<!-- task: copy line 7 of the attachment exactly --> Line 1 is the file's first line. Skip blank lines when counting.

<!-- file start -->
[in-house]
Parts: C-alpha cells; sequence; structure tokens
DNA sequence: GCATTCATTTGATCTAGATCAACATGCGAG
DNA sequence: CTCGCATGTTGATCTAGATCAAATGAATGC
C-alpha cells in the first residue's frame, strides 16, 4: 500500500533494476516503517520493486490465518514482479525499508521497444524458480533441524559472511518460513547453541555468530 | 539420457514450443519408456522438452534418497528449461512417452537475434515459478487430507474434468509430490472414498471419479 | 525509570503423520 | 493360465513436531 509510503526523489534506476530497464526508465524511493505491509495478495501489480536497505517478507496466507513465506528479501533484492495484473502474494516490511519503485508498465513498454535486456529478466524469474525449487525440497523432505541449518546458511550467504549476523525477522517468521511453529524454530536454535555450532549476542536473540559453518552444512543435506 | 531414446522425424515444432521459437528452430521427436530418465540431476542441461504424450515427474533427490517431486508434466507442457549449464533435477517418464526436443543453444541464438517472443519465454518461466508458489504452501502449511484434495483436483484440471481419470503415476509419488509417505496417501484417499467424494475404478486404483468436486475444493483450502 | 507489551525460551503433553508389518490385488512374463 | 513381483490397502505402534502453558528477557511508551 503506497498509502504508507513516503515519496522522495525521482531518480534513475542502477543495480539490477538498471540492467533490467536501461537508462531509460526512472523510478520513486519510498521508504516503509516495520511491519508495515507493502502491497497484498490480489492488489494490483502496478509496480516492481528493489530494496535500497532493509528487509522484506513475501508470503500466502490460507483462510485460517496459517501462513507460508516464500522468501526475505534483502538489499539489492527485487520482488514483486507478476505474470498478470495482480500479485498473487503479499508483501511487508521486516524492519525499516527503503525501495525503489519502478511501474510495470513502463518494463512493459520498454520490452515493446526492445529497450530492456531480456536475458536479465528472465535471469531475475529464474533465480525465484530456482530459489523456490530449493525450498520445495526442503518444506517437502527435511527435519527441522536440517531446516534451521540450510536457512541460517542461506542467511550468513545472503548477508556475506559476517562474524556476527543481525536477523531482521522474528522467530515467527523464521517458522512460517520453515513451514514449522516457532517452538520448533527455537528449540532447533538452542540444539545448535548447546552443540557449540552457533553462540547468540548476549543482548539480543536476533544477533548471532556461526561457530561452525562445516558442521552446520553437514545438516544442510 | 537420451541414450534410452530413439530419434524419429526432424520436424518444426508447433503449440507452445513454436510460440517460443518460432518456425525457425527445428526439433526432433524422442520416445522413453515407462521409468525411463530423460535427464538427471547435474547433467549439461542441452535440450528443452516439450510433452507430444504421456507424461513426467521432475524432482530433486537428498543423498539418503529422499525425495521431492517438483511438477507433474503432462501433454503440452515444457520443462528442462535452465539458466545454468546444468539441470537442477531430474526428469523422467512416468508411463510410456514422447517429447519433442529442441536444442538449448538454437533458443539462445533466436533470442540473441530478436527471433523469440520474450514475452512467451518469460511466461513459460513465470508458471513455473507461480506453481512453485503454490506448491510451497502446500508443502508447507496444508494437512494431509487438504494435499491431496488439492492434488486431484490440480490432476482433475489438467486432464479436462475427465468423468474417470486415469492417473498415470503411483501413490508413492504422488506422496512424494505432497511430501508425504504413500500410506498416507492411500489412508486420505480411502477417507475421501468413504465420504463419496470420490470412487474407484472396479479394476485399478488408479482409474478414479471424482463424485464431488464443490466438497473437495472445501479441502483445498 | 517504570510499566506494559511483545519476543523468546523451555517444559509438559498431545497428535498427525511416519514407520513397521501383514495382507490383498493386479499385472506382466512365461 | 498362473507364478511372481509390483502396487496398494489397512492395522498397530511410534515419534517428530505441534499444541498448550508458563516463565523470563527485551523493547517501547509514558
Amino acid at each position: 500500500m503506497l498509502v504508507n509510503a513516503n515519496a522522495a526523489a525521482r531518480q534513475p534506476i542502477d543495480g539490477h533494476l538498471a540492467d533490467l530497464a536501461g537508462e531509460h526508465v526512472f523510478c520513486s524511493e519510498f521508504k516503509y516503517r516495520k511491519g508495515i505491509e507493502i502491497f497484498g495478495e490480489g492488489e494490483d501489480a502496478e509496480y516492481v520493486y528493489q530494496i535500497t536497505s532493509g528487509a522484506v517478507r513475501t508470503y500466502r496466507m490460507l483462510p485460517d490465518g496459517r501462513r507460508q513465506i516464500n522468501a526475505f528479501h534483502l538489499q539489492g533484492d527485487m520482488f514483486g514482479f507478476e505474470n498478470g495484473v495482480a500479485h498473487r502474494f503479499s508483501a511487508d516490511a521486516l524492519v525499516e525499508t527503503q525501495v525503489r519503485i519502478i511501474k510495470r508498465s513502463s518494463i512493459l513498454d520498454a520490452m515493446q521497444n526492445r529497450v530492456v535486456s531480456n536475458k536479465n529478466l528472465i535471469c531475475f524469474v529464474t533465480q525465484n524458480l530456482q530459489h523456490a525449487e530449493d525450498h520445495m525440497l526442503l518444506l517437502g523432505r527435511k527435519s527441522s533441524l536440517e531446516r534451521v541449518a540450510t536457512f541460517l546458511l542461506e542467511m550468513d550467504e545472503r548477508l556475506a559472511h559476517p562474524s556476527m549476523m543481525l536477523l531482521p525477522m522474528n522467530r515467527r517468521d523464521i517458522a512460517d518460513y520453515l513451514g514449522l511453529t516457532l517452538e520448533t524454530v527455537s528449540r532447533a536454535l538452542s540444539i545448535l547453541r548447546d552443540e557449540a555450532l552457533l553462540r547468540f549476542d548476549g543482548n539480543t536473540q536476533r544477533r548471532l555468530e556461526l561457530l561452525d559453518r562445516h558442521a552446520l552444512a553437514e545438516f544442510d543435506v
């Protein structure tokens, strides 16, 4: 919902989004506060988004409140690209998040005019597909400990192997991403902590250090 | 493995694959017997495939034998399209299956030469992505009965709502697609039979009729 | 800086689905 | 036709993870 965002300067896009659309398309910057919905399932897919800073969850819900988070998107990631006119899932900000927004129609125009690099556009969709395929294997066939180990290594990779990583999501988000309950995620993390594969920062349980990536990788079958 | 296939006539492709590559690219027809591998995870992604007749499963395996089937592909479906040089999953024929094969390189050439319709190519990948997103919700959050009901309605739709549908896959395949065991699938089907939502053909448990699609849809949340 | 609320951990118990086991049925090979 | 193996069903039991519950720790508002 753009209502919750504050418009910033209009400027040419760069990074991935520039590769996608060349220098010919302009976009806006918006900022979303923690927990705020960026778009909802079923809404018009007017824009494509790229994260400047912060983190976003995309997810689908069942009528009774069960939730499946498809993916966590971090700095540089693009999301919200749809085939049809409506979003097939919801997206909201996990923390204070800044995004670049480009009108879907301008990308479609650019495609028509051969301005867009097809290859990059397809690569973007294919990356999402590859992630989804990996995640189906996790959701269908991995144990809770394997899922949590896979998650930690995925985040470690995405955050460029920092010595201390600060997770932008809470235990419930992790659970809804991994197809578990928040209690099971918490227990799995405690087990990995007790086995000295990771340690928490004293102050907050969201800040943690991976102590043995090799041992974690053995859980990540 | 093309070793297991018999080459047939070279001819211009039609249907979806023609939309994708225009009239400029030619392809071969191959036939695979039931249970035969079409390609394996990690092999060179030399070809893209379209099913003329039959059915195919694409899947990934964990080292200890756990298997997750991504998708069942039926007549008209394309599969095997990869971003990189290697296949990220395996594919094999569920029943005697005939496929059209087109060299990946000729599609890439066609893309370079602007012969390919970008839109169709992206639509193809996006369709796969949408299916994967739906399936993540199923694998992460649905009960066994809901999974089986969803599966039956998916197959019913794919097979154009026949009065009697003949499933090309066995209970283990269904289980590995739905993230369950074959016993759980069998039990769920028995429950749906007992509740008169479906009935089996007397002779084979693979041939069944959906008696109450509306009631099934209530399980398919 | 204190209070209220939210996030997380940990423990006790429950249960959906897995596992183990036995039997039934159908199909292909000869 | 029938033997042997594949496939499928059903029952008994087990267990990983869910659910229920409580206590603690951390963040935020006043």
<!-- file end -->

């Protein structure tokens, strides 16, 4: 919902989004506060988004409140690209998040005019597909400990192997991403902590250090 | 493995694959017997495939034998399209299956030469992505009965709502697609039979009729 | 800086689905 | 036709993870 965002300067896009659309398309910057919905399932897919800073969850819900988070998107990631006119899932900000927004129609125009690099556009969709395929294997066939180990290594990779990583999501988000309950995620993390594969920062349980990536990788079958 | 296939006539492709590559690219027809591998995870992604007749499963395996089937592909479906040089999953024929094969390189050439319709190519990948997103919700959050009901309605739709549908896959395949065991699938089907939502053909448990699609849809949340 | 609320951990118990086991049925090979 | 193996069903039991519950720790508002 753009209502919750504050418009910033209009400027040419760069990074991935520039590769996608060349220098010919302009976009806006918006900022979303923690927990705020960026778009909802079923809404018009007017824009494509790229994260400047912060983190976003995309997810689908069942009528009774069960939730499946498809993916966590971090700095540089693009999301919200749809085939049809409506979003097939919801997206909201996990923390204070800044995004670049480009009108879907301008990308479609650019495609028509051969301005867009097809290859990059397809690569973007294919990356999402590859992630989804990996995640189906996790959701269908991995144990809770394997899922949590896979998650930690995925985040470690995405955050460029920092010595201390600060997770932008809470235990419930992790659970809804991994197809578990928040209690099971918490227990799995405690087990990995007790086995000295990771340690928490004293102050907050969201800040943690991976102590043995090799041992974690053995859980990540 | 093309070793297991018999080459047939070279001819211009039609249907979806023609939309994708225009009239400029030619392809071969191959036939695979039931249970035969079409390609394996990690092999060179030399070809893209379209099913003329039959059915195919694409899947990934964990080292200890756990298997997750991504998708069942039926007549008209394309599969095997990869971003990189290697296949990220395996594919094999569920029943005697005939496929059209087109060299990946000729599609890439066609893309370079602007012969390919970008839109169709992206639509193809996006369709796969949408299916994967739906399936993540199923694998992460649905009960066994809901999974089986969803599966039956998916197959019913794919097979154009026949009065009697003949499933090309066995209970283990269904289980590995739905993230369950074959016993759980069998039990769920028995429950749906007992509740008169479906009935089996007397002779084979693979041939069944959906008696109450509306009631099934209530399980398919 | 204190209070209220939210996030997380940990423990006790429950249960959906897995596992183990036995039997039934159908199909292909000869 | 029938033997042997594949496939499928059903029952008994087990267990990983869910659910229920409580206590603690951390963040935020006043």